Artist Gaku carves exquisite patterns on a variety of fruits and vegetables. Food carving is called mukimono in Japan, and apparently, carved food is often served as a side dish. The artist has to be rather quick with his hands as oxidation sets in the moment the fruit is cut, and discolored edibles don’t look this picturesque.
For his series Flatland II, Turkish artist Aydin Büyüktaş has created dizzying and distorted views of American landscapes. It took the photographer two months to scout and plan for the locations, then another month and 10,000 miles of travelling across the USA to capture the shots. Aydin captured 18-20 images for each shot, then stitched them together to create collages that stretch into the sky and fold onto themselves.
These vibrant and colorful cups are the work of artist Katie Marks who (rightly) describes her work as functional sculptures. You can purchase the cups from her Etsy shop SilverLiningCeramics, though they are sold out rather quickly. Katie announces upcoming pieces on her Instagram account, so keep an eye out if you’d like to purchase one.
The video shows Turkish artist Garip Ay paint Van Gogh’s Starry Night on water. After he’s done with the painting, Ay remixes it to create a portrait of Van Gogh himself. Seeing water be used as a canvas is pretty interesting. The technique is known as Paper Marbling and is a result of color floated on either plain water or a viscous solution.
Netherlands-based artist Jeroen van Kesteren has created this wonderful set of airships, for a series titled Orphanage for Lost Adventures. They are made primarily from cardboard, although aluminum, paper, foil, and adhesives find use too. The flying ships have been created over the last year, and each can take almost a month to complete.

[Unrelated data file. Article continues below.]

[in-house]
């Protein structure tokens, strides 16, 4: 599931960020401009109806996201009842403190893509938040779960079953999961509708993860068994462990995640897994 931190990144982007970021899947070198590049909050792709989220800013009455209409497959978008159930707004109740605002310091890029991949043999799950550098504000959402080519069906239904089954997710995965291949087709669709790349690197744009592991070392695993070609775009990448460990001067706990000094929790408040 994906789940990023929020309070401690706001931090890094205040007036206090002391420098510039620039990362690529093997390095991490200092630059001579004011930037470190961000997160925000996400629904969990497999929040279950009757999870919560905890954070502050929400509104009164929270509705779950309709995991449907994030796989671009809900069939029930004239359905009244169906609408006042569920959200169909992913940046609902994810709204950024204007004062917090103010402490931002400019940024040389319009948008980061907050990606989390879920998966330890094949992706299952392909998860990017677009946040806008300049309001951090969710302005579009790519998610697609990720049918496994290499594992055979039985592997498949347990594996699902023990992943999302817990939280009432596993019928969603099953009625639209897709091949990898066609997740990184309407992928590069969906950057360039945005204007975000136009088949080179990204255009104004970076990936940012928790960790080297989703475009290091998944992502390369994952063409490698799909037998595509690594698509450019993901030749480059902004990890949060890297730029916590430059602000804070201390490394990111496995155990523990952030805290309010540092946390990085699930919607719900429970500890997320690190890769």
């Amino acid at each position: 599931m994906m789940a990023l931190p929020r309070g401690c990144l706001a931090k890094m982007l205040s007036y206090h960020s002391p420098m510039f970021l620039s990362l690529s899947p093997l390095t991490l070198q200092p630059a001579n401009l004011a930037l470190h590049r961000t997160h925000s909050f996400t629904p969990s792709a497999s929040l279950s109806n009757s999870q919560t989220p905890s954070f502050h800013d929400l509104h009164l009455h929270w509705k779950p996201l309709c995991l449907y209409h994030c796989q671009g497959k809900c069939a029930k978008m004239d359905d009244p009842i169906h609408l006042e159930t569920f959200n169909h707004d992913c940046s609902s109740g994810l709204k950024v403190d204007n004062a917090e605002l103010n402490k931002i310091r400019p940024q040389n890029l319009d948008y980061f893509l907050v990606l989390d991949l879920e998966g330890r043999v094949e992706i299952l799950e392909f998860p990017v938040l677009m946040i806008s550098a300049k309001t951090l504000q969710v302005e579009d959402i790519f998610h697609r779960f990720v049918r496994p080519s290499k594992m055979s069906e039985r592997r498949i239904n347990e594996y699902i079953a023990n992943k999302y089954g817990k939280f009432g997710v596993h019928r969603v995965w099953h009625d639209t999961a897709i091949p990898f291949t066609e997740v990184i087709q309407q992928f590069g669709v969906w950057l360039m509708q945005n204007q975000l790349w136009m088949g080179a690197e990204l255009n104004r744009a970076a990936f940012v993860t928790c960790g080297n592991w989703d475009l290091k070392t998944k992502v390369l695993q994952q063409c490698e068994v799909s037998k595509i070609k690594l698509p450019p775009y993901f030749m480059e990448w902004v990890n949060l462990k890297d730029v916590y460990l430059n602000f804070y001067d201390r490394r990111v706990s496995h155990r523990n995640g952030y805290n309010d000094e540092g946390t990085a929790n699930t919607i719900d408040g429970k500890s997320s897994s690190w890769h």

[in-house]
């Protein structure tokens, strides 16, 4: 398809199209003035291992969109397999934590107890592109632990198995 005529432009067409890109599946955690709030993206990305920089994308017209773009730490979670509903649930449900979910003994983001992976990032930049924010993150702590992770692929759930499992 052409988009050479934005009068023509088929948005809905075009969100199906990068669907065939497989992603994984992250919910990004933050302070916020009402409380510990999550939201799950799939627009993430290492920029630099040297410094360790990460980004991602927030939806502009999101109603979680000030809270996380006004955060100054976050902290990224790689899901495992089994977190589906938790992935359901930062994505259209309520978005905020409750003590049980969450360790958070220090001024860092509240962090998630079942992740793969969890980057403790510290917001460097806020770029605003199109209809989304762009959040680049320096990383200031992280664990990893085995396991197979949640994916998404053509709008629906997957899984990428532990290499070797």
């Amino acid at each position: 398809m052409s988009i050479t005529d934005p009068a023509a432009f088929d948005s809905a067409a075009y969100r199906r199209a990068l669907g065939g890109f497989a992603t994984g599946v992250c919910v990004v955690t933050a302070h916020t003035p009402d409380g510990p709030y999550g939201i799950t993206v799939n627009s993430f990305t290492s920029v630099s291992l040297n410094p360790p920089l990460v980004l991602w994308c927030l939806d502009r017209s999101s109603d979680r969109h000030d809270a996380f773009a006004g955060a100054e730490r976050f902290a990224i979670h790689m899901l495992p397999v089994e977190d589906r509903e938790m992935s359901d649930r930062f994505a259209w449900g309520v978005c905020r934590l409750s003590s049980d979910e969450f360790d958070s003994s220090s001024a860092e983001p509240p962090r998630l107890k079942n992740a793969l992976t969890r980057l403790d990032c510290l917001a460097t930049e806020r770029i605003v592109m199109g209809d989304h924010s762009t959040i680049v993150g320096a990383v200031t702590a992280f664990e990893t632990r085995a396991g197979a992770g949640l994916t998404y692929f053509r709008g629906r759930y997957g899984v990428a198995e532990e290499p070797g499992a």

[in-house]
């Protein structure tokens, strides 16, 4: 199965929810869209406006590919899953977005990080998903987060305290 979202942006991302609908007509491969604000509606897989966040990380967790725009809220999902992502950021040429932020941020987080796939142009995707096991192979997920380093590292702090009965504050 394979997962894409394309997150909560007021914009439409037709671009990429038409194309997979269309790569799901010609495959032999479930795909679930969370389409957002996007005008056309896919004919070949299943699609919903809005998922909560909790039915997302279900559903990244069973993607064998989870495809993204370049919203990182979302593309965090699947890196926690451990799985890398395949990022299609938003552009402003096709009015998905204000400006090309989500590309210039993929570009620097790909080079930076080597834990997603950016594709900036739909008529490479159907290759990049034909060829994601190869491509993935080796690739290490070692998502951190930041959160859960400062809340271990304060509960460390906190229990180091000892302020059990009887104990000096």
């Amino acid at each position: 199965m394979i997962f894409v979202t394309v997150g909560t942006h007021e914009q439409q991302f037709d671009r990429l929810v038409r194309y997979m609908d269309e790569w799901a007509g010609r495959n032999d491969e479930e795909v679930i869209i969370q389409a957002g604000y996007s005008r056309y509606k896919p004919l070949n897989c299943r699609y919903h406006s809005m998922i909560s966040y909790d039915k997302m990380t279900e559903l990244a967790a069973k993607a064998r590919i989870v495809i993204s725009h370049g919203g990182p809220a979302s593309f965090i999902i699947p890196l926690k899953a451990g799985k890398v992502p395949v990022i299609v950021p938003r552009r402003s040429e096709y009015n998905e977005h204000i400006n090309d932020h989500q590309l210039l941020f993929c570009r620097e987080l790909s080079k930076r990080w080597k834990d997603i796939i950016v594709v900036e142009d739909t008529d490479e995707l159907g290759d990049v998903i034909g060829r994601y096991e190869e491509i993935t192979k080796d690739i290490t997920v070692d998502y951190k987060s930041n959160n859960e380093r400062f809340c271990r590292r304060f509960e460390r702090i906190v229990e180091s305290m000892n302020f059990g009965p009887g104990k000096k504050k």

Creations of EgliDesign studio bring to the mind pictures of a wonderland – a world of fantasy and magic. The furniture however, is very much grounded in reality; its unique form guided by perspective and imagination of Lithuanian artist/designer Eglė Mie, the founder of the studio.
Potholes are, and will continue to be terrible. But thanks to artist Jim Bachor, potholes do look better. Well, there’s your silver lining! The artist has been filling Chicago’s potholes with these works of art for about two years now. He fills the potholes with concrete and tops it up with a homemade mosaic.
On a fine day in the spring of 2014, artist Rachel Sussman made her introduction to the Japanese art of Kintsugi or Kintsukuroi. The catalyst was a photograph she saw on social media of a broken ceramic bowl put back together with gold. Kintsugi is the traditional Japanese art of repairing broken pottery with lacquer mixed with gold, silver, or platinum dust.
In 2012, artist Yuki Tsunoda attempted to visualize the disgust and aversion most people feel when they see insects. As she worked on the project, she realized that there was more to insects – perhaps even a beauty that could be highlighted. Thus came into being Glass insetto, a series by the artist that shows glass sculptures of insects.
Imagine running into one of these exotic creatures in the woods. Surely we would be able to appreciate the beauty of these sculptures over the discomfort of soiled pants. These creepy humanoid figures are the work of Japanese artist Nagato Iwasaki. The sculptures have been constructed by putting together pieces of driftwood into humanoid forms.